Me on a bike in Barcelona. (Photo: Kylie Griggs)

I arrived back in Portland late Wednesday night and am trying to acclimate myself back to the city and figure out how to sum up the European trip I was on for the last month. I don’t think I’ll be able to put a neat little bow on it: my thoughts and feelings about everything I learned will come in waves as I get back to my real life. I’m sure I’ll reference my experience quite a bit in the next few months when the Portland Bureau of Transportation drops a new project plan or while waiting an inordinate amount of time for a TriMet bus to show up. (“They would never put up with this in Paris!”)

For now, though, I’ll do my best to draw some initial conclusions so I can pull myself out of Europe mode and get back to what’s happening on Portland’s streets. First, let’s get down to brass tacks about the bike infrastructure.

The quality of bike facilities varied widely between the cities I visited — I learned that the hard way when I took a Dutch/Danish approach to the more rough-and-tumble Parisian bike lanes — but I think there were lessons to be learned everywhere. Below are some that come to mind.

Grade separation is highly underrated

Even though I think I’m overall preferential to the vibes in Amsterdam compared to Copenhagen (or maybe Scandinavia in January is just too dark for me), there were some things about Copenhagen’s cycling infrastructure I thought were really ahead of the curve and made it feel just that much safer to bike in. This is mostly credited to the bike lanes that are on almost every street in the city, which are separated from car traffic not only with wide strips of curb and often a car parking lane, but also with elevation — a tactic I think is underutilized in Portland.

When a bike lane is separated from car traffic by a few inches of height, it adds just that extra bit of security for someone biking, especially if they’re traveling near high-volume and fast car traffic. It’s possible that safety is as much perceived as it is real, but feeling safe matters a lot for improving bike mode share and should not be overlooked. Copenhagen’s grade-separated bike lanes are also a few inches lower than the sidewalks, providing a distinction that helps combat conflict between people walking and biking.

I would like to see PBOT consider grade separation for new bike lane projects, which I think would really increase the appeal of plans like the newly-announced bikeway on NE Skidmore. The problem is that implementing this now would result in our bike network being more disjointed than it currently is, but that’s a trade-off I’d be willing to contend with.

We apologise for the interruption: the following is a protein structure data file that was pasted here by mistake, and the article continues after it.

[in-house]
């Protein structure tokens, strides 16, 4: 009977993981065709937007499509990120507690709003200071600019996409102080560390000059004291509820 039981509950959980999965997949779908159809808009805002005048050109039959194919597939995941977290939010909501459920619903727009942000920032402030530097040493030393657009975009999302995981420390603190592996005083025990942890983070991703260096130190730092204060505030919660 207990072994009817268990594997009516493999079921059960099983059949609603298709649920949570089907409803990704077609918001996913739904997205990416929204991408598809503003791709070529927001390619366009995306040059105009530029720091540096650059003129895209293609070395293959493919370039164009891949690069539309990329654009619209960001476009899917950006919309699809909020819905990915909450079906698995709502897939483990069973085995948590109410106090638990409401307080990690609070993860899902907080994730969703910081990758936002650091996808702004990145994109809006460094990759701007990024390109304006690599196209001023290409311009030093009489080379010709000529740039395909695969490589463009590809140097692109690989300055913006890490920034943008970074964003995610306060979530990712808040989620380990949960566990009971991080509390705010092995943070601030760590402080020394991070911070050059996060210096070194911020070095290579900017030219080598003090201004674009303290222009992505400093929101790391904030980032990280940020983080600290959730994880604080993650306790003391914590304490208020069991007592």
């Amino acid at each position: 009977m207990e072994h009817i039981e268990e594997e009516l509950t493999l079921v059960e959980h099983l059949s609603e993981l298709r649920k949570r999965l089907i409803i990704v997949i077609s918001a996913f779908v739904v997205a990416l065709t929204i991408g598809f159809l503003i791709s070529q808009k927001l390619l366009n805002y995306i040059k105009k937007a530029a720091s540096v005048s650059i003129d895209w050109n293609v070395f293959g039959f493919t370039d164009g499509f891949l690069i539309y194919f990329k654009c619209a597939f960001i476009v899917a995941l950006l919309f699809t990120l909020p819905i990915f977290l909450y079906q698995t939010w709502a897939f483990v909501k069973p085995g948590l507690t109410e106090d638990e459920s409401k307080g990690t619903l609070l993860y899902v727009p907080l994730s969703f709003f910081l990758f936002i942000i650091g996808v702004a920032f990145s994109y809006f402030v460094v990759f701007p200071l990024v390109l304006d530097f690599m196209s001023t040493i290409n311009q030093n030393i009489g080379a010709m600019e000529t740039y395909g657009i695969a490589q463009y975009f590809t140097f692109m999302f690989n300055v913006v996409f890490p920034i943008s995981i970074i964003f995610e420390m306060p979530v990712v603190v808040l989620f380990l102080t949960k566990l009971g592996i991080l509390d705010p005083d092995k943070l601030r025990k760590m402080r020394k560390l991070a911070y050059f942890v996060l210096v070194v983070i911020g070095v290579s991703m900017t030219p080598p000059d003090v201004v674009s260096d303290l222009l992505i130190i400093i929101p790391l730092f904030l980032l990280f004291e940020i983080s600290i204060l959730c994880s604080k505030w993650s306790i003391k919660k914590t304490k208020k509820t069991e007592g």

Little things can go a long way

I understand the problems PBOT deals with when trying to improve our city’s bike infrastructure, and am willing to give them grace on many things: they’re up against a lot that’s out of their control. But there are some things the city could do right now to making biking better. And honestly, there’s no excuse for why we don’t have some of these.

One key example? Take the bike footrests or cycle rails I saw in Copenhagen. They give cyclists something to lean against while waiting at a red light.‘s Mikael Colville-Andersen describes these as “a tiny detail. No bells and whistles, just a simple idea to make a tiny fraction of the day a little bit easier for a small percentage of the cycling citizens of the city. Which is precisely why it’s brilliant.”

Installing these rails at intersections with high bike traffic in Portland — like North Broadway and Williams, or Southeast Hawthorne and 11th, for instance — would not be difficult or expensive, and they would be much-appreciated. This is the kind of thing that would really take Portland up a notch as a world-class bike city.

Bike parking is a world of its own

I have to be honest: I’m not sure that I really “get” the art of bike parking. It feels like an ecosystem that I haven’t quite been able to break into yet, and it’s also not something I’m typically that concerned about — but that might be because there are a lot of people on the case already so I don’t have to think about it.